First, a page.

Three available insulin analogs are considered rapid acting; that is, they start working within 15 minutes after eating. These insulins are aspart (NovoLog), glulisine (Apidra), and lispro (Humalog). Because basal or background insulin is being used, the rapidacting insulin is only needed when food is consumed or as a correction bolus for a random high blood sugar.
This type of basal-bolus insulin therapy is the most effective way to get blood sugars under tight control because it most closely mimics the normal pancreas physiology. It is important to note that patient education is very important with this therapy, and it requires frequent blood sugar testing to be effective.
Generally, blood sugars need to be tested at least 4 times daily and oftentimes more. Interpretation of these blood sugars and knowing when to test is of utmost importance. For example, morning blood sugars are important to determine if the basal insulin is providing adequate coverage. If morning blood sugars are high, the dose of basal insulin is generally increased until a target blood sugar is achieved. The patient?s health care team provides target blood sugar ranges, and the ranges vary depending on the patient?s age and ability.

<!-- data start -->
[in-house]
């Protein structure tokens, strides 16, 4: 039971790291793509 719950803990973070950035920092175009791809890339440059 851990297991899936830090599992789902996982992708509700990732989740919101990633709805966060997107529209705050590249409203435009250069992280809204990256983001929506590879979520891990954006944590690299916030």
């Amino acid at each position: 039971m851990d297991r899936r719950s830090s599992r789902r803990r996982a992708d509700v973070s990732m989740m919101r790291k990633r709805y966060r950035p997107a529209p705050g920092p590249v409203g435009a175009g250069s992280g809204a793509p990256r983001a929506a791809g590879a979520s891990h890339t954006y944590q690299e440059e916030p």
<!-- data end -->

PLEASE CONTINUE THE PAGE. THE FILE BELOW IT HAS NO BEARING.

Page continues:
When dosing bolus or rapid-acting insulin, the size of the meal and type of food consumed must be considered. This is accomplished by counting the carbohydrate content of a snack or meal and dosing insulin accordingly. A good way to find an insulin-to-carbohydrate ratio is the rule of 500: divide the number 500 by a patient?s total daily insulin dose. The number you obtain will equal how many grams of carbohydrate will be covered by 1 unit of insulin. This is a starting point for dosing bolus insulin, but will vary depending on exercise, insulin resistance, and other prescription medications. Steroids, for example, will cause an increase in blood glucose, and more insulin is usually given if a patient is on prednisone or a similar product.
Another option for aggressive treatment of patients with diabetes who do not like the idea of MDIs is to use an insulin pump. In simple terms, an insulin pump is a device with a reservoir for insulin that has an internal computer that can be programmed very specifically for a basal rate; a small amount of insulin gets released from the reservoir via tubing that gets attached by a small catheter into an area like the stomach. Every few minutes, small amounts of rapid-acting insulin are slowly pulsed out, and these rates can be changed every hour based on the individual. For mealtime or bolus insulin, the patient matches his or her carbohydrate intake to insulin?just like MDI?and pushes a bolus button on the pump when meals are eaten. This is a simplified version of pump therapy, and many companies and variations are available for patients to choose from.
With all of the current evidence to support the use of insulin in the patient with type 2 diabetes, it should not take long for the physician to initiate insulin therapy. Many studies demonstrate that early use of insulin can help patients meet A1C goal, improve beta cell function, and decrease the probability of future complications from this insidious disease.